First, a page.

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GAA ready to make big call

Meeting to discuss season hangs on virus directive

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The GAA may stop short, however, of announcing a deferral of the championship start on May 9/10 - even if that's a deadline that now looks impossible to meet. Photo: Ray Ryan / Sportsfile

The GAA may stop short, however, of announcing a deferral of the championship start on May 9/10 - even if that's a deadline that now looks impossible to meet. Photo: Ray Ryan / Sportsfile

SPORTSFILE

The GAA may stop short, however, of announcing a deferral of the championship start on May 9/10 - even if that's a deadline that now looks impossible to meet. Photo: Ray Ryan / Sportsfile

The shape of the GAA season is likely to become clearer in the next 24 hours as the Association awaits a fresh direction from the Government on a probable extension on restrictions imposed on gatherings earlier in the month.

The GAA fell into line with the Government's previous directive on March 12, suspending all training, games and activity until March 29.

As the coronavirus pandemic begins to climb to a peak, new measures being considered are expected to push out a further suspension of activity until well into April at the earliest. Many counties have already suspended all activity until the end of April.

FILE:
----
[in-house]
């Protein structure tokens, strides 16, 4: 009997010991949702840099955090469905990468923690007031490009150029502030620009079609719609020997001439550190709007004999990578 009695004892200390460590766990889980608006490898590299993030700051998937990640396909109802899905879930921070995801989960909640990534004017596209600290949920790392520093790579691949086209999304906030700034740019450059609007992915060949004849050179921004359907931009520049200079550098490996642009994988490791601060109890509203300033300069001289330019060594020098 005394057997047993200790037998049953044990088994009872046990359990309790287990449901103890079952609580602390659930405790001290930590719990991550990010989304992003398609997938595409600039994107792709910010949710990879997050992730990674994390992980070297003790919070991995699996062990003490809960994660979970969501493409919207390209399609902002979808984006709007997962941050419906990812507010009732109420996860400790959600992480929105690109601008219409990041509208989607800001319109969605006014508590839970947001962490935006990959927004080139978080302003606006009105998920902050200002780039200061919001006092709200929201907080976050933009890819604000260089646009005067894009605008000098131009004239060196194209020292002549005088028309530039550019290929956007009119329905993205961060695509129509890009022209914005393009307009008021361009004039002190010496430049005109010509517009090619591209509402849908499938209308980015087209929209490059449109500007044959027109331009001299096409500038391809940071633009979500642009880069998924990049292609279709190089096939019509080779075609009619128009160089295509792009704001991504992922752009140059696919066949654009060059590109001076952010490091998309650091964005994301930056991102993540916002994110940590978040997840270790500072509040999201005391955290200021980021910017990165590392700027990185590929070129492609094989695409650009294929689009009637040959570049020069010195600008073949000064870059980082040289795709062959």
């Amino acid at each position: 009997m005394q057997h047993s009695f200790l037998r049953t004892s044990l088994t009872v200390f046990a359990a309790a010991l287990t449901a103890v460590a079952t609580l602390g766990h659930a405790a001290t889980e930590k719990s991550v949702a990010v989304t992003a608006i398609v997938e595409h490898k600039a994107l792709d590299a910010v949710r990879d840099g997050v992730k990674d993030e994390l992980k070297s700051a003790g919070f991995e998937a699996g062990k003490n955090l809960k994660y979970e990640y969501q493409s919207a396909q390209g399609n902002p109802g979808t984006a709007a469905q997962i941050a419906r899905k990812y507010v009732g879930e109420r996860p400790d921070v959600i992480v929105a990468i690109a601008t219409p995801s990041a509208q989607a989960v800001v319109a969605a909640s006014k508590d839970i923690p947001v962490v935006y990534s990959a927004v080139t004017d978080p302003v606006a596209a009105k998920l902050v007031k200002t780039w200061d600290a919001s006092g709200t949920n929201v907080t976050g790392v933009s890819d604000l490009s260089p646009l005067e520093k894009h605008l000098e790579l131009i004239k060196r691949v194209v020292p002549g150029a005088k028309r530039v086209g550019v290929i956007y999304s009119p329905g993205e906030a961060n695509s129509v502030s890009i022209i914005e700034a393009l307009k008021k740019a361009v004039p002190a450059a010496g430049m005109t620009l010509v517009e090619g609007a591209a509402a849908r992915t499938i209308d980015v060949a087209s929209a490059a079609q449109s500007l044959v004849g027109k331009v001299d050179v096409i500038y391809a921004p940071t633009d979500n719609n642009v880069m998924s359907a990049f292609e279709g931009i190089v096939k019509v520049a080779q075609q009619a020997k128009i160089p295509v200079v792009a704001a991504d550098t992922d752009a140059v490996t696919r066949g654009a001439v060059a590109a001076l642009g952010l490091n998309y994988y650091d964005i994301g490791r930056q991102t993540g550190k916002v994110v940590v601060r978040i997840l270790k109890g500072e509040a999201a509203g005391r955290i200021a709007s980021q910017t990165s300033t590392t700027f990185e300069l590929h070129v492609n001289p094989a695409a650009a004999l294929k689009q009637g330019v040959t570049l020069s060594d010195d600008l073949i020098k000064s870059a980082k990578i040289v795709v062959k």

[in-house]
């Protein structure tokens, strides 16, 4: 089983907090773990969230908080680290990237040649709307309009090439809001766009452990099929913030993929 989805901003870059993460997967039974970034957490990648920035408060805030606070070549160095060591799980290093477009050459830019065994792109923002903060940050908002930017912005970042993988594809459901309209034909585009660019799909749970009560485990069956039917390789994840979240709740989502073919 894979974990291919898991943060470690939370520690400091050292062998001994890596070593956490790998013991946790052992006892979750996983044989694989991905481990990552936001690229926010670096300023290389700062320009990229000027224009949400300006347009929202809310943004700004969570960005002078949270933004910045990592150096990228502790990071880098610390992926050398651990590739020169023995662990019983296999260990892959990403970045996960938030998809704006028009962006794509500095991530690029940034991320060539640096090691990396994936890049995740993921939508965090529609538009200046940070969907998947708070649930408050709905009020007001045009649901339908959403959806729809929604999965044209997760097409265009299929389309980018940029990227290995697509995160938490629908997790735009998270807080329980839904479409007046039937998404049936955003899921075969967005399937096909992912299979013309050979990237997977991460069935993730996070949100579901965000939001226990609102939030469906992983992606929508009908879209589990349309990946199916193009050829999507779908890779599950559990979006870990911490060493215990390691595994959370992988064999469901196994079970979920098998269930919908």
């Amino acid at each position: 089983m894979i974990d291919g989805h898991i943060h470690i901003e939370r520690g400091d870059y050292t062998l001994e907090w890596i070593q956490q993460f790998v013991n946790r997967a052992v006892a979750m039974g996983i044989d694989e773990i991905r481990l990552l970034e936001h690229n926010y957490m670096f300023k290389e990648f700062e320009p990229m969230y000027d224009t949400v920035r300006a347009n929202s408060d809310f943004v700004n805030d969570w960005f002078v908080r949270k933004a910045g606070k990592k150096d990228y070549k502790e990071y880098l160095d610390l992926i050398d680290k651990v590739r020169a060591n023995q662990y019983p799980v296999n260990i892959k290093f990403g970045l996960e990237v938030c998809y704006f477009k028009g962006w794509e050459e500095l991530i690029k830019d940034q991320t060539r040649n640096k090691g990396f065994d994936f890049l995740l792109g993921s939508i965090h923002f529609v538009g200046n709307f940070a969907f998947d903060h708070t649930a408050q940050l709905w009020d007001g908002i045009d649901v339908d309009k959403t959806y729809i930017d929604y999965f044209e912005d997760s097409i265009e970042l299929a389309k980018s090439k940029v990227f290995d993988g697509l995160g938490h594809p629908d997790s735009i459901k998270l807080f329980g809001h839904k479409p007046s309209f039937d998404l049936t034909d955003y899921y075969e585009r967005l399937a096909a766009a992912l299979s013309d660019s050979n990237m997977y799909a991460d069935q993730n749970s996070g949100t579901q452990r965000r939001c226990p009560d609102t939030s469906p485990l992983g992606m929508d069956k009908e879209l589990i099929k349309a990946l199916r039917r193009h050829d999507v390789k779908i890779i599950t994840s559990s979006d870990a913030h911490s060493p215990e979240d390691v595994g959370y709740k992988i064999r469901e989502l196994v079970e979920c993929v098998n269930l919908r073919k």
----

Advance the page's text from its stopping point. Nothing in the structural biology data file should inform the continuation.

The GAA may stop short, however, of announcing a deferral of the championship start on May 9/10 - even if that's a deadline that now looks impossible to meet.

A decision to shelve the leagues and bring certainty to that competition, with the exception of some lower divisional hurling finals that are promotion dependent, could be imminent.

GAA officials had a teleconference call with many of the county board chairmen across the country on Friday last and will convene them again for another briefing in the morning.

One of the issues addressed will be advance payment of league revenues, although reduced because of the loss of the last two rounds and the finals, to help counties deal with any liquidity problems they may be building up because of the absence of revenue streams.

Issues around insurance were also raised but for now, the GAA's public liability continues to provide cover outside games and training.

However, any State ban on access to public parks could see the GAA do similar with its property.